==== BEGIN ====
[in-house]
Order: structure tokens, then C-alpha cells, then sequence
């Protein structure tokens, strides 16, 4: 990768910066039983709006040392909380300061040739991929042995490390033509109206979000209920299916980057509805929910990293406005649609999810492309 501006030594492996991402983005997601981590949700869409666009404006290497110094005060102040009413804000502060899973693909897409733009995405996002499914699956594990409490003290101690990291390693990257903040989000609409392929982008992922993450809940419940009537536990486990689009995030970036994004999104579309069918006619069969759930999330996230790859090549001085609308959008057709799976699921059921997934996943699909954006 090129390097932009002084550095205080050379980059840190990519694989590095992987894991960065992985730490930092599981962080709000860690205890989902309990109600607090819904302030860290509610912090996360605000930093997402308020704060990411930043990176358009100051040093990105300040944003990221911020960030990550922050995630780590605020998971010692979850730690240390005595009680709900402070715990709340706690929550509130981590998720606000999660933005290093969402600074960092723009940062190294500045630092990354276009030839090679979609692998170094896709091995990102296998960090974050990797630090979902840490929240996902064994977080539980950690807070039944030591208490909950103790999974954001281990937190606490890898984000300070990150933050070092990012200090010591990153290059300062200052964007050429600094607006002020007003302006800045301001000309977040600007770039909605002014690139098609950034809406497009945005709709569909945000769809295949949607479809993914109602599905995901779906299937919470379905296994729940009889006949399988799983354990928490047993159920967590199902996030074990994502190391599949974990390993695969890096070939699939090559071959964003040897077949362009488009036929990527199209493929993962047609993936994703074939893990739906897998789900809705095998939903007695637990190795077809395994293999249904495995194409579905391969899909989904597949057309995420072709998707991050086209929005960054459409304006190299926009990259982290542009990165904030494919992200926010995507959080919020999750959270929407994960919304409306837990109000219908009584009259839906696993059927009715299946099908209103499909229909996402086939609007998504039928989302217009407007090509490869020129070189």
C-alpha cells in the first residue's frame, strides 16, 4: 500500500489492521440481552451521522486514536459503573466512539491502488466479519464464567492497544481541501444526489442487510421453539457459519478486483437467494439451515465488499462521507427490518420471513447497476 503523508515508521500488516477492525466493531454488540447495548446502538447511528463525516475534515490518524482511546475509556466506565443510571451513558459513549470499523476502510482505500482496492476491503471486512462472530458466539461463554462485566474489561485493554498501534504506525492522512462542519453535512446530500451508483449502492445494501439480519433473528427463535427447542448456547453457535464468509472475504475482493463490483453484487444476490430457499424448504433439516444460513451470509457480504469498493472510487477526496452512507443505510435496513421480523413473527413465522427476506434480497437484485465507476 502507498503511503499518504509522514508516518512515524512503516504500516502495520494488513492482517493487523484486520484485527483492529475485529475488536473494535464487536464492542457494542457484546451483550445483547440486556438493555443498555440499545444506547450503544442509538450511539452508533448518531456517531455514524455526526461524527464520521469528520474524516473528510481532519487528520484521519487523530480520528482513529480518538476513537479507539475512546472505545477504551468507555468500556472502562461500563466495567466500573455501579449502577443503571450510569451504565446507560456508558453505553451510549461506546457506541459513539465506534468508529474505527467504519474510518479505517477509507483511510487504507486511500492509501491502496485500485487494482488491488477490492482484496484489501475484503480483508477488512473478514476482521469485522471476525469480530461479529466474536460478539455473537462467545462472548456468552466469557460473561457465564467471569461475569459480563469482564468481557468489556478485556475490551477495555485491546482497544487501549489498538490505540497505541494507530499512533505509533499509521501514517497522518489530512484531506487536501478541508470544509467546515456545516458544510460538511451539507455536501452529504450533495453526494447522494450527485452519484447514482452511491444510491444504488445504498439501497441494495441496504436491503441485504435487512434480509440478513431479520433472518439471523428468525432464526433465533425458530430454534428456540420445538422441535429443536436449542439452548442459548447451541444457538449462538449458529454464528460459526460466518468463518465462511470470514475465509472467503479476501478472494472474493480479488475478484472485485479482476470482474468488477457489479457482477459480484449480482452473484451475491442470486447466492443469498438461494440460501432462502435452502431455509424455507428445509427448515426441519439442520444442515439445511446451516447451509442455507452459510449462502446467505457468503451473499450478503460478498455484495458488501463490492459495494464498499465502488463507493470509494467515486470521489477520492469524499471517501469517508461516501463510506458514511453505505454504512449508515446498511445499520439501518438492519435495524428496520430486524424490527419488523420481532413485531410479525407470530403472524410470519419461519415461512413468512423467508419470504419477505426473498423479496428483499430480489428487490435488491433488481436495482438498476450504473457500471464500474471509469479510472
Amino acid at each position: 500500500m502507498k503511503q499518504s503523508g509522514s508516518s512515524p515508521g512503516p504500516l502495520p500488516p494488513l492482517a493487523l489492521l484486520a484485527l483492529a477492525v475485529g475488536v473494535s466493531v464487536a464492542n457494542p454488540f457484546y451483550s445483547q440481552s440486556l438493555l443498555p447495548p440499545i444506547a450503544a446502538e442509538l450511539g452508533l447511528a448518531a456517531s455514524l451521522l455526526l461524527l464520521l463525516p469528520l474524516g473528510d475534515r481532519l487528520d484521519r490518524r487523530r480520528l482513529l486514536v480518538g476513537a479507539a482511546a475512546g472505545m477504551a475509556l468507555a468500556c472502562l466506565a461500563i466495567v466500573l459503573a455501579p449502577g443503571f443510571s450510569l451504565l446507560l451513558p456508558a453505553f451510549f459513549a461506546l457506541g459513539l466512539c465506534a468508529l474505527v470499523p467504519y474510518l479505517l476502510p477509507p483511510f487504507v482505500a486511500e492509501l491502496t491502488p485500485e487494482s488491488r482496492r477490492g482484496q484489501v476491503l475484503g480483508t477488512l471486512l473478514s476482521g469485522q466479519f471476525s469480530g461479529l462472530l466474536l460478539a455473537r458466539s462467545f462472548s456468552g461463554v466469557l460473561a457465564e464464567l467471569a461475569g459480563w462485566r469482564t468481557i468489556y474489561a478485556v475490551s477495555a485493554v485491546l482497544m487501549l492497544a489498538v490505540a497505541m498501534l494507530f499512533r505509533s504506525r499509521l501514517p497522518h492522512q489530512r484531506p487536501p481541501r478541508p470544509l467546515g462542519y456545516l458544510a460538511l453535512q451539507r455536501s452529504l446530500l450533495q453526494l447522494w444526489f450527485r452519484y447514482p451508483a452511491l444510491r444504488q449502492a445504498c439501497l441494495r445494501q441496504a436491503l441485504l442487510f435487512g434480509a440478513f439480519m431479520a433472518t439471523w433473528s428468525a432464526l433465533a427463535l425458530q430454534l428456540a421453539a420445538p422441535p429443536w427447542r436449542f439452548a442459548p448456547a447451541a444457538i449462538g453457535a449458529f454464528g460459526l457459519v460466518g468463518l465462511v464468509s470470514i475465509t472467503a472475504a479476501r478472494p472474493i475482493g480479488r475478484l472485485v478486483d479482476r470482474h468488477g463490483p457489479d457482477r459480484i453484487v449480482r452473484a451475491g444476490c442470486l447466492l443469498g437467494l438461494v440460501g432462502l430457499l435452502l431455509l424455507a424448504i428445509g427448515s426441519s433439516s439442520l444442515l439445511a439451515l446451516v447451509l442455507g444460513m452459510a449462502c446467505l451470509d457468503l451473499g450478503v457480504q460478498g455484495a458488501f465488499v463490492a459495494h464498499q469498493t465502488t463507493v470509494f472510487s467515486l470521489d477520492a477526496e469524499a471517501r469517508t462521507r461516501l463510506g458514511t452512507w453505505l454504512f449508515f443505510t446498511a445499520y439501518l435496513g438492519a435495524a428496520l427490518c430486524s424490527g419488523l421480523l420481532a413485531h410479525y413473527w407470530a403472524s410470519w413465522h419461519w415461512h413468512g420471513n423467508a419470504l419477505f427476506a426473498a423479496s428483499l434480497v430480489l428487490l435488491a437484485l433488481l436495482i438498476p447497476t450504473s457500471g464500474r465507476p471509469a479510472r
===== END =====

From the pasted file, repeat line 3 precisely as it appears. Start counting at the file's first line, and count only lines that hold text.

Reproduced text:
């Protein structure tokens, strides 16, 4: 990768910066039983709006040392909380300061040739991929042995490390033509109206979000209920299916980057509805929910990293406005649609999810492309 501006030594492996991402983005997601981590949700869409666009404006290497110094005060102040009413804000502060899973693909897409733009995405996002499914699956594990409490003290101690990291390693990257903040989000609409392929982008992922993450809940419940009537536990486990689009995030970036994004999104579309069918006619069969759930999330996230790859090549001085609308959008057709799976699921059921997934996943699909954006 090129390097932009002084550095205080050379980059840190990519694989590095992987894991960065992985730490930092599981962080709000860690205890989902309990109600607090819904302030860290509610912090996360605000930093997402308020704060990411930043990176358009100051040093990105300040944003990221911020960030990550922050995630780590605020998971010692979850730690240390005595009680709900402070715990709340706690929550509130981590998720606000999660933005290093969402600074960092723009940062190294500045630092990354276009030839090679979609692998170094896709091995990102296998960090974050990797630090979902840490929240996902064994977080539980950690807070039944030591208490909950103790999974954001281990937190606490890898984000300070990150933050070092990012200090010591990153290059300062200052964007050429600094607006002020007003302006800045301001000309977040600007770039909605002014690139098609950034809406497009945005709709569909945000769809295949949607479809993914109602599905995901779906299937919470379905296994729940009889006949399988799983354990928490047993159920967590199902996030074990994502190391599949974990390993695969890096070939699939090559071959964003040897077949362009488009036929990527199209493929993962047609993936994703074939893990739906897998789900809705095998939903007695637990190795077809395994293999249904495995194409579905391969899909989904597949057309995420072709998707991050086209929005960054459409304006190299926009990259982290542009990165904030494919992200926010995507959080919020999750959270929407994960919304409306837990109000219908009584009259839906696993059927009715299946099908209103499909229909996402086939609007998504039928989302217009407007090509490869020129070189």